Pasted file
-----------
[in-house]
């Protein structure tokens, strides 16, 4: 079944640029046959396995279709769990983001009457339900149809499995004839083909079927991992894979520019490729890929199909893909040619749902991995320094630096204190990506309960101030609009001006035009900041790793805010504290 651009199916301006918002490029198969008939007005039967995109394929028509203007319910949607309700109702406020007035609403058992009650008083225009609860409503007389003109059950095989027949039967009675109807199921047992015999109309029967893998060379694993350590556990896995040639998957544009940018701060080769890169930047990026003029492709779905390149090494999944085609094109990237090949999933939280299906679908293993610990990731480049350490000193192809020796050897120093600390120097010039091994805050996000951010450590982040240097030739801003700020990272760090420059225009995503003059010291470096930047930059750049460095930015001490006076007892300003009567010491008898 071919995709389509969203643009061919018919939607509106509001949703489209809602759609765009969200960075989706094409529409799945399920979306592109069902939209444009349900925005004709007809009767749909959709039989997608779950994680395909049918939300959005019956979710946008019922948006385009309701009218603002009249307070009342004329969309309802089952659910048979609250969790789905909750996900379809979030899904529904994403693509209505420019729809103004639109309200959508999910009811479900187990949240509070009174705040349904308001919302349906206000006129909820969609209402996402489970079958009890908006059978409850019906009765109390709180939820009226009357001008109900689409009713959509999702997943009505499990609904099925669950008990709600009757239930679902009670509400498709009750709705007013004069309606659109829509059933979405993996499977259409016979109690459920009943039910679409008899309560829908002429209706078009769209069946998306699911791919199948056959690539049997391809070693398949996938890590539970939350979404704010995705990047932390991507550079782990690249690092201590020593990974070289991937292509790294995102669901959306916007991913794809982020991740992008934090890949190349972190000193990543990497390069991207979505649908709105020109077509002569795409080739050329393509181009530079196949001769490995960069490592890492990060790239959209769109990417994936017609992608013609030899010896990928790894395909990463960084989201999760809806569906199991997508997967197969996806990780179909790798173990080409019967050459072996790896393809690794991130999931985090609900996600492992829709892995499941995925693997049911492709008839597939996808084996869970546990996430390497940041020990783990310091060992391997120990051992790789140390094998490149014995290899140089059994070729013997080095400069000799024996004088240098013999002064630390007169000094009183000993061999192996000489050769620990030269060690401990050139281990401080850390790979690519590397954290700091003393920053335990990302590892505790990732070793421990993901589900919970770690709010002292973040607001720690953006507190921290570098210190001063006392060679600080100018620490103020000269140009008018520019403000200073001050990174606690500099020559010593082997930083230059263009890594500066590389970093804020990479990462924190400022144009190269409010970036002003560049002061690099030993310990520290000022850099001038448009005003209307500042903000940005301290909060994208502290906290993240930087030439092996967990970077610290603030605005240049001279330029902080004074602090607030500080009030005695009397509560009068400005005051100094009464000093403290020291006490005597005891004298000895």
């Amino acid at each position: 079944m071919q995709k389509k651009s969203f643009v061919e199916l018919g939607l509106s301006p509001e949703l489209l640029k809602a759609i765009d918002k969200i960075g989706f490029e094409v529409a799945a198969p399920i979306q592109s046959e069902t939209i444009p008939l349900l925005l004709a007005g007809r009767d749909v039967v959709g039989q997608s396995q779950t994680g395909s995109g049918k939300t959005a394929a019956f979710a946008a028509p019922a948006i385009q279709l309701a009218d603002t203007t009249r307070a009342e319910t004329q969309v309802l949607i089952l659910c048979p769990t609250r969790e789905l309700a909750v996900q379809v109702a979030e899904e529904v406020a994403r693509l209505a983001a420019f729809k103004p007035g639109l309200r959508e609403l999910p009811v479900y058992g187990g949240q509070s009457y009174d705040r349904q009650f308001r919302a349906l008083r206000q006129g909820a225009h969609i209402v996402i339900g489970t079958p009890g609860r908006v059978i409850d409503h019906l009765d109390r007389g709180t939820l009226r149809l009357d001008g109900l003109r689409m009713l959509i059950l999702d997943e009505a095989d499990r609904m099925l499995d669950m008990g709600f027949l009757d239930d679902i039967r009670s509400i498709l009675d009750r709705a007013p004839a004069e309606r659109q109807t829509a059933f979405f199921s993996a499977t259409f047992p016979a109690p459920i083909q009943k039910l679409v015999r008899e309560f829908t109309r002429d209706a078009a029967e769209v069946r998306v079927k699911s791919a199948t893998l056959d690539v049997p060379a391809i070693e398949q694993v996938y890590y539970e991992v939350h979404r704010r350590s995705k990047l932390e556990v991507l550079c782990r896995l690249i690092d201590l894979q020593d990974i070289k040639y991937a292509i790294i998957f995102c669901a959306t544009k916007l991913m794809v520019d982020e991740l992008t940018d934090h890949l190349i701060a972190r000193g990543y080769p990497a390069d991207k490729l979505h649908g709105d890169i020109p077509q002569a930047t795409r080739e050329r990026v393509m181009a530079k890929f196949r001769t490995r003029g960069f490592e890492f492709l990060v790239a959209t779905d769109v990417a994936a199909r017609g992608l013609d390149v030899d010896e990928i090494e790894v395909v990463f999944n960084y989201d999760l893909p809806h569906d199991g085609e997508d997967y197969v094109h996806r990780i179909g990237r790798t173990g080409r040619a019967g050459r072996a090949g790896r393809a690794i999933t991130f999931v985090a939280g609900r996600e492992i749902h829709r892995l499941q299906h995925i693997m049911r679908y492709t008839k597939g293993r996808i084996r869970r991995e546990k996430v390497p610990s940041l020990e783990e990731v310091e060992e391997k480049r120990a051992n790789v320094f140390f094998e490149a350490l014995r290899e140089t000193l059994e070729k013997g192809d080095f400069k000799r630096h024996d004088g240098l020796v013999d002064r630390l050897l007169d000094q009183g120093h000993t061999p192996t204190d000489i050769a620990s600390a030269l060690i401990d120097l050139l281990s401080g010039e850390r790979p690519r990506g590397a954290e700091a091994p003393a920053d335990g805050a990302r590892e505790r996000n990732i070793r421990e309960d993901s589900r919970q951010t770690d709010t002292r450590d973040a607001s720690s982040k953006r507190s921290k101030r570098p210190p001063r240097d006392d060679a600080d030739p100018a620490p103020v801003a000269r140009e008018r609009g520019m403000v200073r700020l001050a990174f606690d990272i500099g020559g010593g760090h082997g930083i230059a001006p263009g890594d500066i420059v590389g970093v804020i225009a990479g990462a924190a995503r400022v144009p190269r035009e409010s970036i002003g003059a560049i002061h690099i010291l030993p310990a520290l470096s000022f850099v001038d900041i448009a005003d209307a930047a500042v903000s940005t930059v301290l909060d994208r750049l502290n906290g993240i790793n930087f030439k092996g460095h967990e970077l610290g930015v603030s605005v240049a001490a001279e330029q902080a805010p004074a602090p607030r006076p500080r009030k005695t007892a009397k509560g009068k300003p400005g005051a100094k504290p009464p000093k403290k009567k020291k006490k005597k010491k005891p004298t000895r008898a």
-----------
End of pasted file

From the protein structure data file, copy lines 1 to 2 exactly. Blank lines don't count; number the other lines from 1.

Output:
[in-house]
């Protein structure tokens, strides 16, 4: 079944640029046959396995279709769990983001009457339900149809499995004839083909079927991992894979520019490729890929199909893909040619749902991995320094630096204190990506309960101030609009001006035009900041790793805010504290 651009199916301006918002490029198969008939007005039967995109394929028509203007319910949607309700109702406020007035609403058992009650008083225009609860409503007389003109059950095989027949039967009675109807199921047992015999109309029967893998060379694993350590556990896995040639998957544009940018701060080769890169930047990026003029492709779905390149090494999944085609094109990237090949999933939280299906679908293993610990990731480049350490000193192809020796050897120093600390120097010039091994805050996000951010450590982040240097030739801003700020990272760090420059225009995503003059010291470096930047930059750049460095930015001490006076007892300003009567010491008898 071919995709389509969203643009061919018919939607509106509001949703489209809602759609765009969200960075989706094409529409799945399920979306592109069902939209444009349900925005004709007809009767749909959709039989997608779950994680395909049918939300959005019956979710946008019922948006385009309701009218603002009249307070009342004329969309309802089952659910048979609250969790789905909750996900379809979030899904529904994403693509209505420019729809103004639109309200959508999910009811479900187990949240509070009174705040349904308001919302349906206000006129909820969609209402996402489970079958009890908006059978409850019906009765109390709180939820009226009357001008109900689409009713959509999702997943009505499990609904099925669950008990709600009757239930679902009670509400498709009750709705007013004069309606659109829509059933979405993996499977259409016979109690459920009943039910679409008899309560829908002429209706078009769209069946998306699911791919199948056959690539049997391809070693398949996938890590539970939350979404704010995705990047932390991507550079782990690249690092201590020593990974070289991937292509790294995102669901959306916007991913794809982020991740992008934090890949190349972190000193990543990497390069991207979505649908709105020109077509002569795409080739050329393509181009530079196949001769490995960069490592890492990060790239959209769109990417994936017609992608013609030899010896990928790894395909990463960084989201999760809806569906199991997508997967197969996806990780179909790798173990080409019967050459072996790896393809690794991130999931985090609900996600492992829709892995499941995925693997049911492709008839597939996808084996869970546990996430390497940041020990783990310091060992391997120990051992790789140390094998490149014995290899140089059994070729013997080095400069000799024996004088240098013999002064630390007169000094009183000993061999192996000489050769620990030269060690401990050139281990401080850390790979690519590397954290700091003393920053335990990302590892505790990732070793421990993901589900919970770690709010002292973040607001720690953006507190921290570098210190001063006392060679600080100018620490103020000269140009008018520019403000200073001050990174606690500099020559010593082997930083230059263009890594500066590389970093804020990479990462924190400022144009190269409010970036002003560049002061690099030993310990520290000022850099001038448009005003209307500042903000940005301290909060994208502290906290993240930087030439092996967990970077610290603030605005240049001279330029902080004074602090607030500080009030005695009397509560009068400005005051100094009464000093403290020291006490005597005891004298000895």